Much like the forbidding, unknown patch of abandoned jungle in which the book takes place (for more on that, see "Setting," the writing style for Lord of the Flies is rich, and dark. Think of a really delicious brownie, only it's a treat that's tinged with evil.
Let's start with the richness of Golding's prose. He renders the setting in great detail, in large part because the setting contributes so much to the tone of the book. What do we mean? (Ahem, have you read our "Setting" section yet?). Let's check out the paragraph that gives the book its title:
Up there, for once, were clouds, great bulging towers that sprouted away over the island, grey and cream and copper-colored. The clouds were sitting on the land; they squeezed, produced moment by moment this close, tormenting heat. (8.210)
Here, Golding describes clouds that are "great bulging towers," which gives us the feeling of being looked down on, watched, even oppressed in a sense. To bolster this effect, he describes the clouds as "sitting on the land," as opposed to where you might expect them—you know, floating in the sky. What's more, "they squeezed," and so all of this description adds up to the final concluding idea, in which the clouds "produced moment by moment this close tormenting heat." So, this really vivid, detailed description gives us an unmistakable sense of being stifled, oppressed, pressed down upon from on-high. In other words, the tension of the moment (in which Simon has just seen the other boys kill the mother pig) is made evident with these awesome details.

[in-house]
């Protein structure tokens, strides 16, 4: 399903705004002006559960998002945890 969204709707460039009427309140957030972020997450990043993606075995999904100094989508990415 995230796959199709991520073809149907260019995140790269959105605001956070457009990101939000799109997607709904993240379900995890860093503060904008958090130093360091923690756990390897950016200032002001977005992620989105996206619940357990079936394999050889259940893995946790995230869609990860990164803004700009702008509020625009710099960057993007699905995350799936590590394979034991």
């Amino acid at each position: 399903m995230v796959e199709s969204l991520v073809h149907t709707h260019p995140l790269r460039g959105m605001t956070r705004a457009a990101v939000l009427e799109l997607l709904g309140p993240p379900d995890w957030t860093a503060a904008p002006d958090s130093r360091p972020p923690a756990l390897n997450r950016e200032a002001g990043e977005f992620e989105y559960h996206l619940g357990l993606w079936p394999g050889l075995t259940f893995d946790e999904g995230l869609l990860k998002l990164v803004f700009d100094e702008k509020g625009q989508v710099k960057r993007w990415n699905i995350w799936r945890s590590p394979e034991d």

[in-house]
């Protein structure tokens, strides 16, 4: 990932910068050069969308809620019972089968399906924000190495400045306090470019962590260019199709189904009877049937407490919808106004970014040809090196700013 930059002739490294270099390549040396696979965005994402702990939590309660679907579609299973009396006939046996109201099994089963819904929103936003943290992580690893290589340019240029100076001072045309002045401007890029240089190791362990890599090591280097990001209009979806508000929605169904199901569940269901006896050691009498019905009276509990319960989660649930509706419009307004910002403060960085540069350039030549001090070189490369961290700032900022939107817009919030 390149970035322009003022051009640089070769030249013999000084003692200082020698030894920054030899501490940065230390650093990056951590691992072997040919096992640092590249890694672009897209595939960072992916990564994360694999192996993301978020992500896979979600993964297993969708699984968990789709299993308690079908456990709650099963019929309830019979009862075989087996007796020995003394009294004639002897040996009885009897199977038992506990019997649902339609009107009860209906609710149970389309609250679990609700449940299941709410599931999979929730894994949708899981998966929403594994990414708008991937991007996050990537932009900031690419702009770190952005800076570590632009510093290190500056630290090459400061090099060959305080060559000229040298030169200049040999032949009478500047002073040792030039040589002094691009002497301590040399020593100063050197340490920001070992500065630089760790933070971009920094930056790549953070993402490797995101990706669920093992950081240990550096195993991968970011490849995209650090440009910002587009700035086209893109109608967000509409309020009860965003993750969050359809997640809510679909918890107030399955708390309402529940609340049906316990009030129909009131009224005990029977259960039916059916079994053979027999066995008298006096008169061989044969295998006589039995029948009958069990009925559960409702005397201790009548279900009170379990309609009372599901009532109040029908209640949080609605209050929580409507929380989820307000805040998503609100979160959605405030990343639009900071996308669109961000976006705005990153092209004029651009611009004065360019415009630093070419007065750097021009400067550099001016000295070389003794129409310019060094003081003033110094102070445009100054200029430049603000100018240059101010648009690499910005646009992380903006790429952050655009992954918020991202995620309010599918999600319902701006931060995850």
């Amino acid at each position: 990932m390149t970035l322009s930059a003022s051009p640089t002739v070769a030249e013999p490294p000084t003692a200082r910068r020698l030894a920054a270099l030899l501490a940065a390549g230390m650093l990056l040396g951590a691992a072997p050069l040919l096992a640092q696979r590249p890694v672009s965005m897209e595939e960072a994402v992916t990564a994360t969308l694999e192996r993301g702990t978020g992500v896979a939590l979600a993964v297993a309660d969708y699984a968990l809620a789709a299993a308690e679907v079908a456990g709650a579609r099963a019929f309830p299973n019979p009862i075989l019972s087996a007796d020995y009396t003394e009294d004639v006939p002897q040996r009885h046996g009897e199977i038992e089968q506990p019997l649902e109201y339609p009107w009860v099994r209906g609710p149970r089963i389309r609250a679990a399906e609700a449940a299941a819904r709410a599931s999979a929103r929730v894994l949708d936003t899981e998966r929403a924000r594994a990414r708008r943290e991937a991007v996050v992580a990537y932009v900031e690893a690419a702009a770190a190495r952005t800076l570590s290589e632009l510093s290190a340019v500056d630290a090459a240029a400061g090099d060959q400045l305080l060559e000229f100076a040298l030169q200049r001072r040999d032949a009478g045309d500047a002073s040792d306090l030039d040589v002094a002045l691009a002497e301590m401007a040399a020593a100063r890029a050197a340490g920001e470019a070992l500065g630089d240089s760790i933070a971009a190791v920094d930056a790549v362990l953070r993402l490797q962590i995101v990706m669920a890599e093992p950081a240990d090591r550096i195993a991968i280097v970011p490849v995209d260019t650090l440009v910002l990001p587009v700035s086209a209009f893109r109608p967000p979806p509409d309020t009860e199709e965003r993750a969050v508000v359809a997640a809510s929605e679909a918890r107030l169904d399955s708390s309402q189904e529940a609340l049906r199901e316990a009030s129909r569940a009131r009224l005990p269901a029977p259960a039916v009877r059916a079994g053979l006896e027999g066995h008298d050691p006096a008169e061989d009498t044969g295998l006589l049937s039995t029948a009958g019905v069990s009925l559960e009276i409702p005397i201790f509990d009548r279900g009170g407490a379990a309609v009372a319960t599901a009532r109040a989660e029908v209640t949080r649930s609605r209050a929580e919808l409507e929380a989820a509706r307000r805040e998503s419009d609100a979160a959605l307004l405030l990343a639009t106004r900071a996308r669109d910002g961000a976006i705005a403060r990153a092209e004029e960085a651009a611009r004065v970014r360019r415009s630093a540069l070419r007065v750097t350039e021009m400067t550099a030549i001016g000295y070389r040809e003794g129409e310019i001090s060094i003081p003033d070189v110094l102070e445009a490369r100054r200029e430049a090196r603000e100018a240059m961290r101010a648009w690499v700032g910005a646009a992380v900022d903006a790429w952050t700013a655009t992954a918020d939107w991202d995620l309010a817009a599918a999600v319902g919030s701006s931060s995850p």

And this leads us to the darker aspect of the writing style, where again Golding's great eye for detail really comes into play:
The pile of guts was a black blob of flies that buzzed like a saw. After a while these flies found Simon. Gorged, they alighted by his runnels of sweat and drank. They tickled under his nostrils and played leapfrog on his thighs. They were black and iridescent green and without number; and in front of Simon, the Lord of the Flies hung on his stick and grinned. (8.210)
Um, ew? Being covered in gut-covered flies is, we're guessing, less than pleasant, but so of course is the scene that Simon has just witnessed. Again, the natural setting turns dark, unpleasant, gory, and forbidding here. The pig's severed head becomes the Lord of the Flies, and the transformation from detailed setting to thematic commentary is complete. Through Golding's lush detail, we're given a grim look at unadulterated savagery.
But is it altogether unpleasant, though? Why are the clouds pleasantly "cream and copper-colored"? Why do the flies "[tickle] under [Simon's] nostrils and [play] leapfrog on his thighs"? Maybe there is an underlying attraction to this darkness, the way that a really decadent brownie, one that you know is bad for you, seems so desirable. Hmm….mmm…